“I have two children in middle school and have heard of numerous times this year alone of students overdosing on prescription drugs on school grounds or having drugs on school grounds,” one Arlington Public Schools parent said in an email to ARLnow.com.

“Drugs in APS middle and high schools are a real problem,” said an APS employee, who wished to remain anonymous. “Administrators are quick to sweep the drug problems under the rug so it won’t make the school look bad. Do the police warn drug dealers of a raid before the raid? I’m a concerned parent, tax paying citizen and an employee of APS.”

In an email to staff yesterday afternoon, obtained by ARLnow.com, Washington-Lee High School Principal Dr. Gregg Robertson acknowledged that Arlington “has seen an increase in the use of controlled substances.”

As many of you may be aware, Arlington, like many areas of the country, has seen an increase in the use of controlled substances. Over the course of the past year, APS staff worked closely with a number of county agencies to respond to this uptick and to ensure that our schools continue to be safe spaces for students and staff. One of the new measures that will be implemented to help minimize the presence of illegal substances in the schools is the use of the Arlington Police Department K-9 unit. Beginning later this month, the police will come to each of the high schools with the K-9 units to search for drugs. The searches will take place in the evening after students and staff have left.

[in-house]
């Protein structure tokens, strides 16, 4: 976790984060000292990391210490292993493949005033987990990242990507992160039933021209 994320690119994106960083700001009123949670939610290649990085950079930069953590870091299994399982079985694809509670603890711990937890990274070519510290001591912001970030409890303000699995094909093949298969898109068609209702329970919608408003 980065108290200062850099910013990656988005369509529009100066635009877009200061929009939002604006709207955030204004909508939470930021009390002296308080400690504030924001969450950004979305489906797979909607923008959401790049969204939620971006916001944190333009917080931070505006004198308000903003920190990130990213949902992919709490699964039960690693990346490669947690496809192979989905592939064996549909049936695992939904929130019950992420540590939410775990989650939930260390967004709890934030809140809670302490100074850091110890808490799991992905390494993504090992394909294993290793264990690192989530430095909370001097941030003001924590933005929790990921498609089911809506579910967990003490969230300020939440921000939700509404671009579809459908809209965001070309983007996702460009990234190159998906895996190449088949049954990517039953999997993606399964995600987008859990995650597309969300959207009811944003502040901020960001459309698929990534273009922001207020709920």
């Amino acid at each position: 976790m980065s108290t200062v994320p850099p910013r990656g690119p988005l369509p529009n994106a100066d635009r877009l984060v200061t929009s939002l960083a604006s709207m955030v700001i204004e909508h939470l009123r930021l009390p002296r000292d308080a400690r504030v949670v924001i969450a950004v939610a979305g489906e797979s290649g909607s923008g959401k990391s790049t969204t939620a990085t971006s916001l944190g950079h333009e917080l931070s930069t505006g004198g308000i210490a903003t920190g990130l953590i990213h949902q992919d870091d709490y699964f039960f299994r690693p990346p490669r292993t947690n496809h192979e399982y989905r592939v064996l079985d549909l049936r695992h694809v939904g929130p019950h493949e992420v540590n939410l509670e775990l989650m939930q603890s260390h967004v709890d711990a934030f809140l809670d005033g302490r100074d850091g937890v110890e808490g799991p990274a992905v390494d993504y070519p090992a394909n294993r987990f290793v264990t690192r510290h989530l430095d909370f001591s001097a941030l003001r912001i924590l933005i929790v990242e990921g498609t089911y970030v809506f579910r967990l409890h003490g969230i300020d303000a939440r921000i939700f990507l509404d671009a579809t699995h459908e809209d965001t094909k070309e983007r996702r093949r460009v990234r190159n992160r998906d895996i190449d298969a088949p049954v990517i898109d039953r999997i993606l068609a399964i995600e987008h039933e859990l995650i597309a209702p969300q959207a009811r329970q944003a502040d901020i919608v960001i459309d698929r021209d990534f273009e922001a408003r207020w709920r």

APS has been communicating this information to families, and all high schools will make an announcement tomorrow (Thursday) morning. I wanted you to be aware of this initiative as I am sure students may have questions.

The drug dogs will only patrol high schools, not middle schools, according to APS.

At least one middle school principal downplayed the extent of the “drug problem” at her school. In an email sent to parents on Monday, Williamsburg Middle School principal Connie Skelton said the problem was limited to “a small cohort of students.”

I’ve had some questions about the “drug problem” at Williamsburg. I want to assure you that this is not a widespread problem, however, we do share your concern. In our school, there is a small cohort of students we are carefully following for drug related issues. If you have any information you would like to share with me, please give me a call.